Theme:  God was born as a man to be our friend.


1. Why he will understand.
It isn’t possible for God to be tempted, and we might think that he couldn’t understand when we are tempted.  We might be afraid to confess our sins to him, and try to hide it instead, thinking that he will judge us if he finds out how we have failed.  But God was born as a true man so that he could be tempted, and truly suffer. God wanted to give us this reason to believe that he would understand and listen when we need him.
Some are afraid to tell me about their sins—they tell me that they don’t want to bug me, they think I don’t have time, they are afraid that I will judge them.  You don’t have to worry about that with me—I’m not perfect and I’ve been tempted and I’ve sinned too.  You also don’t have to worry about any of that with God.  Because he was born in Bethlehem, he has experienced all those temptations.  And you can’t say that it wasn’t the same for him, because he is God and he couldn’t have sinned.  It says in Hebrews that he suffered when he was tempted—those were true temptations.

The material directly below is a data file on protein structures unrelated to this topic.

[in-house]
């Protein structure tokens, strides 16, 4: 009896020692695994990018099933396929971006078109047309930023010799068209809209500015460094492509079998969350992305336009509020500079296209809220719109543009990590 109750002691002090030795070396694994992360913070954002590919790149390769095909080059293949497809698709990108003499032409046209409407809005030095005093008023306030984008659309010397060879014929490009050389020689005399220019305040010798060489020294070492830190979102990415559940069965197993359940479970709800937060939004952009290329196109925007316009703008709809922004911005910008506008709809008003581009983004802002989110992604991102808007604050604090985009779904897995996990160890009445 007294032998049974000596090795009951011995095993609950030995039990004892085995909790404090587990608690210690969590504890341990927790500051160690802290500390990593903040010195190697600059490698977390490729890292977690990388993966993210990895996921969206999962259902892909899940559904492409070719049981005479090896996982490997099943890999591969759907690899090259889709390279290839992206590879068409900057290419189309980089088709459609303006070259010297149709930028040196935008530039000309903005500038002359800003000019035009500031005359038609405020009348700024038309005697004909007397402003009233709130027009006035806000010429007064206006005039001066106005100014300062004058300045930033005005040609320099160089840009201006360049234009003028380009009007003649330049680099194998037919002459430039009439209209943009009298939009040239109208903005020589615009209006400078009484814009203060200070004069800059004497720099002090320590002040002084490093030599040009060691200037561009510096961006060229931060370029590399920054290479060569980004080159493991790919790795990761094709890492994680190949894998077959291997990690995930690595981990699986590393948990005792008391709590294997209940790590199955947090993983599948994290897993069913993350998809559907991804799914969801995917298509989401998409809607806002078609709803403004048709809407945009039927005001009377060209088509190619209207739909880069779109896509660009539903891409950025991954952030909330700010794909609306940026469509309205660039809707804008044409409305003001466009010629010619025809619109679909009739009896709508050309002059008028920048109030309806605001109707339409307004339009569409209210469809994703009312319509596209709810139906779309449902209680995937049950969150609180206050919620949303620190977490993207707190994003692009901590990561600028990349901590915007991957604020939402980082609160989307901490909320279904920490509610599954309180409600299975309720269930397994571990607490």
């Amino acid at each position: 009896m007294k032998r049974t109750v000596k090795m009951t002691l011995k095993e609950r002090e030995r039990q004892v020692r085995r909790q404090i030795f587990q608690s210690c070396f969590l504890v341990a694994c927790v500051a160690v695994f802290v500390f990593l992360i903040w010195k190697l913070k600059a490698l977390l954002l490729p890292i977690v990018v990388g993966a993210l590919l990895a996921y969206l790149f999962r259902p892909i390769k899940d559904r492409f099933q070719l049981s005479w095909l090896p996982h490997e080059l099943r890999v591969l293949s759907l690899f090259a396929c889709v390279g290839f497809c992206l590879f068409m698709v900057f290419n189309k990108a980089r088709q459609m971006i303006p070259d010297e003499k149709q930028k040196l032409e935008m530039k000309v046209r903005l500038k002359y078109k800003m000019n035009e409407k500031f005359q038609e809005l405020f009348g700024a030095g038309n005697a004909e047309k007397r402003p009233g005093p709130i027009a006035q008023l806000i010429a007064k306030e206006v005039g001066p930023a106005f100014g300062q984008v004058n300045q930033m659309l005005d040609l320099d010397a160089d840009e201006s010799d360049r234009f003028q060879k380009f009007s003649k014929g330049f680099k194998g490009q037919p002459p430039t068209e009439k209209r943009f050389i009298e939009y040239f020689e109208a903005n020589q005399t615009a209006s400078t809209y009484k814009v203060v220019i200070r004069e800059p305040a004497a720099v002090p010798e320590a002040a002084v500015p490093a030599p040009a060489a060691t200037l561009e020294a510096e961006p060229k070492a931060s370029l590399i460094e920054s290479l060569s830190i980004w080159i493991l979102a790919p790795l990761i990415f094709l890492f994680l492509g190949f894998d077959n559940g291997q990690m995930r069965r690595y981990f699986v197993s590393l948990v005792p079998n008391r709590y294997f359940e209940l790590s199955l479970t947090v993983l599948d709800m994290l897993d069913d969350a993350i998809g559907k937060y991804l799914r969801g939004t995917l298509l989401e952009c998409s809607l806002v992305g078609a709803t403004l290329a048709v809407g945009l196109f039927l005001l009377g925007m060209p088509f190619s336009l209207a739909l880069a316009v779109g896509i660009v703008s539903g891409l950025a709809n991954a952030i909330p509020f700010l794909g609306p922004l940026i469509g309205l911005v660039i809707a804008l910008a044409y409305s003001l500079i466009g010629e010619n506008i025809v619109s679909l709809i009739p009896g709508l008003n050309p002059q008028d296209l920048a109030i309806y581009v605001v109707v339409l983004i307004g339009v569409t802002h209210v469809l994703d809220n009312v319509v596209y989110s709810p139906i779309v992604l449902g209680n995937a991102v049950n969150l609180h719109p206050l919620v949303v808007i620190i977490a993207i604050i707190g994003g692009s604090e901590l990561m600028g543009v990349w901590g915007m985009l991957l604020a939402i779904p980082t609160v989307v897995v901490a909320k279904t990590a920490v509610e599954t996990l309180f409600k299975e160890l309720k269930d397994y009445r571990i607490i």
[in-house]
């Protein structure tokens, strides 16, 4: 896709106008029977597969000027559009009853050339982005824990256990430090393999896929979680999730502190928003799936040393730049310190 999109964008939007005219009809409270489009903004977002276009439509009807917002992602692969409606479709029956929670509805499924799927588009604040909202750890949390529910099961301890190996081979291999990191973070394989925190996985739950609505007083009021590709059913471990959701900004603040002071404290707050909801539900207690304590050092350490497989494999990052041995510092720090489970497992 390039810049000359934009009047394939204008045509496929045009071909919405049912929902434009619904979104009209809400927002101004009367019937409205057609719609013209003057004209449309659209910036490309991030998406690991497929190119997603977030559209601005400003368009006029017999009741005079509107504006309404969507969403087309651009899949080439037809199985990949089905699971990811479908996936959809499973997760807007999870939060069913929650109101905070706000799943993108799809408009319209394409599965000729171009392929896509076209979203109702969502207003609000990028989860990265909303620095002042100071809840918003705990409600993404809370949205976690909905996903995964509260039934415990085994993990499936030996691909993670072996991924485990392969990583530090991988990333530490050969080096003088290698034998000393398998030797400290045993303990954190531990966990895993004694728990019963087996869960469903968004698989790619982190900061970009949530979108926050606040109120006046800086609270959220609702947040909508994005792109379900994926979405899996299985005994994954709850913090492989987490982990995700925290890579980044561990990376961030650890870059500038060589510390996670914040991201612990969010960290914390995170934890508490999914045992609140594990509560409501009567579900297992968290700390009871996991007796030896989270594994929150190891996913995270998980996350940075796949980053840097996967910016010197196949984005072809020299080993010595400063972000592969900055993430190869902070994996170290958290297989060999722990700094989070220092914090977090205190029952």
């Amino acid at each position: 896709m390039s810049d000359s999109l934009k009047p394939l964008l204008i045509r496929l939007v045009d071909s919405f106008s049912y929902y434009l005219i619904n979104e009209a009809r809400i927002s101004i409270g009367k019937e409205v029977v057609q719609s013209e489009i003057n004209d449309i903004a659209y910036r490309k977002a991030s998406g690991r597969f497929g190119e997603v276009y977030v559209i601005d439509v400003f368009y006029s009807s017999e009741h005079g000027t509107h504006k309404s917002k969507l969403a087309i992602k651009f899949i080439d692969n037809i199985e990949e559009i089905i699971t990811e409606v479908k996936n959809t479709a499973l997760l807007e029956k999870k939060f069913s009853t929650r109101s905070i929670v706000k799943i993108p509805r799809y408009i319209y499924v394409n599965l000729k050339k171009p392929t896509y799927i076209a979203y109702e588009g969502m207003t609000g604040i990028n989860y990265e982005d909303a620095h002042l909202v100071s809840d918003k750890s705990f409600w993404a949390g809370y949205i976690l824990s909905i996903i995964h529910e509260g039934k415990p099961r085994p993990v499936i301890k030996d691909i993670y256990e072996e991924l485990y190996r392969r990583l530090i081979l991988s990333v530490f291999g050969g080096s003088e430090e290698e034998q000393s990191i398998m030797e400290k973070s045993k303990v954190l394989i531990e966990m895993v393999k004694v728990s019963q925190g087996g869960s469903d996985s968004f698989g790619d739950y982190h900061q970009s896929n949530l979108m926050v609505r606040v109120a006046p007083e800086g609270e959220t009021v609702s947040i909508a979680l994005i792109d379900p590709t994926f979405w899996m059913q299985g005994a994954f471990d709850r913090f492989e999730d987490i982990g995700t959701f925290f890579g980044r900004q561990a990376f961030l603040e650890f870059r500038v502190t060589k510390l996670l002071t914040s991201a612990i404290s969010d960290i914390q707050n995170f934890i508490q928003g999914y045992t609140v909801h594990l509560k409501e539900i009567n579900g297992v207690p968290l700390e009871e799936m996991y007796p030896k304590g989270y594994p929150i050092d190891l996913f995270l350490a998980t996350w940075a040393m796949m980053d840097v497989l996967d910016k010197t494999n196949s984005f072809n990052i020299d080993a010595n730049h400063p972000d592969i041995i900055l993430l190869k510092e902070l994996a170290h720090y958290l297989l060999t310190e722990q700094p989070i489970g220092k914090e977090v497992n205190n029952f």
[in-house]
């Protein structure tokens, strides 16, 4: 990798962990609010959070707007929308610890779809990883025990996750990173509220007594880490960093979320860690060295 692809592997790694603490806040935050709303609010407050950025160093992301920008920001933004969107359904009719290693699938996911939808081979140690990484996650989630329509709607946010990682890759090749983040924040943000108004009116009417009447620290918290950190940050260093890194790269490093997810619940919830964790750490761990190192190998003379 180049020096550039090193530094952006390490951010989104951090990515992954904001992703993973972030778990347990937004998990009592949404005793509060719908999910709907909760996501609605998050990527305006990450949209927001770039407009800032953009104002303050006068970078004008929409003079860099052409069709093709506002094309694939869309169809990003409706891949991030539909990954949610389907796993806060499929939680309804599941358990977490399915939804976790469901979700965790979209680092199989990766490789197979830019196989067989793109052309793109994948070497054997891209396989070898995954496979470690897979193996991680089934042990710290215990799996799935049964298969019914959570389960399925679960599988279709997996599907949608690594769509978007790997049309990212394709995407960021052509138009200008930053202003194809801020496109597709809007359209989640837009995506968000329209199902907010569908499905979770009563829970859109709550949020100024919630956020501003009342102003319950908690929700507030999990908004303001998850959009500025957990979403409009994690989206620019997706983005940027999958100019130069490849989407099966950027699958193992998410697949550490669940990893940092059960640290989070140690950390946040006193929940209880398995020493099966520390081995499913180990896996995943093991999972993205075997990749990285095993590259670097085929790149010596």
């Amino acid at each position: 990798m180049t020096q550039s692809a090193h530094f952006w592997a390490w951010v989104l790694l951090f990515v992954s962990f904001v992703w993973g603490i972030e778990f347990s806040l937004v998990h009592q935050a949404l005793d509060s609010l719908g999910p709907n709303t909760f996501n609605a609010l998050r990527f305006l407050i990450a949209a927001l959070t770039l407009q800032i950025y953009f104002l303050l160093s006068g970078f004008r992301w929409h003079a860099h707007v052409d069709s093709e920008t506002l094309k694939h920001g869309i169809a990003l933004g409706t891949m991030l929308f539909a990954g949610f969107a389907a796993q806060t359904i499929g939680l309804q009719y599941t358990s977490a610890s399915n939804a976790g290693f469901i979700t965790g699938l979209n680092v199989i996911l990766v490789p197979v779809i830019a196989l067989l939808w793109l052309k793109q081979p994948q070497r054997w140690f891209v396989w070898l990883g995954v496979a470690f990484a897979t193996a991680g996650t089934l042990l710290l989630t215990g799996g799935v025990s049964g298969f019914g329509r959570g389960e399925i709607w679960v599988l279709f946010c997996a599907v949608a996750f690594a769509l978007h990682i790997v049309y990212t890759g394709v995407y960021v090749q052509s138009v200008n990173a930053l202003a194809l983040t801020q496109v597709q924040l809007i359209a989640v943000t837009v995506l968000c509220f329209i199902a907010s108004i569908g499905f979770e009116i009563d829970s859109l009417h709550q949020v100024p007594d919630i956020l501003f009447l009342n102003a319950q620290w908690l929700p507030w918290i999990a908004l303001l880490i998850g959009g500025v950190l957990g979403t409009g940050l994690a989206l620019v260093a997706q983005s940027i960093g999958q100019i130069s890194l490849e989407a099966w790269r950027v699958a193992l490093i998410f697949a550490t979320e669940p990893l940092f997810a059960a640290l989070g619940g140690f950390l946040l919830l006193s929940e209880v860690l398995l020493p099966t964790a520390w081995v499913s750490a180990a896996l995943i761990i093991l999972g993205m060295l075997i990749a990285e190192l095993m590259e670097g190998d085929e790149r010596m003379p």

Growing up, he suffered all the temptations that come to a child.  When he was in the temple, he must have known that the other boys were out playing, and I suppose he must have felt in some way that it would be more fun to be playing than to be “in church” so to speak, in the temple.  He must have been tempted to go play with his brothers and friends instead, but he knew that he couldn’t.  He stayed in the temple and listened eagerly, because he knew that he had to do God’s work. 
You have been tempted by things that seemed like more fun than being in church, you had to be dragged out of bed, and you didn’t sit joyfully.  Or maybe it wasn’t worth the suffering and you stayed home—hopefully you feel bad about that, this despising of the treasures that God brings through Word and Sacrament.  But you have a friend in Jesus, who will understand what was so hard about the temptation.  He felt it himself.  You can talk to him about it, and confess your sins in prayer.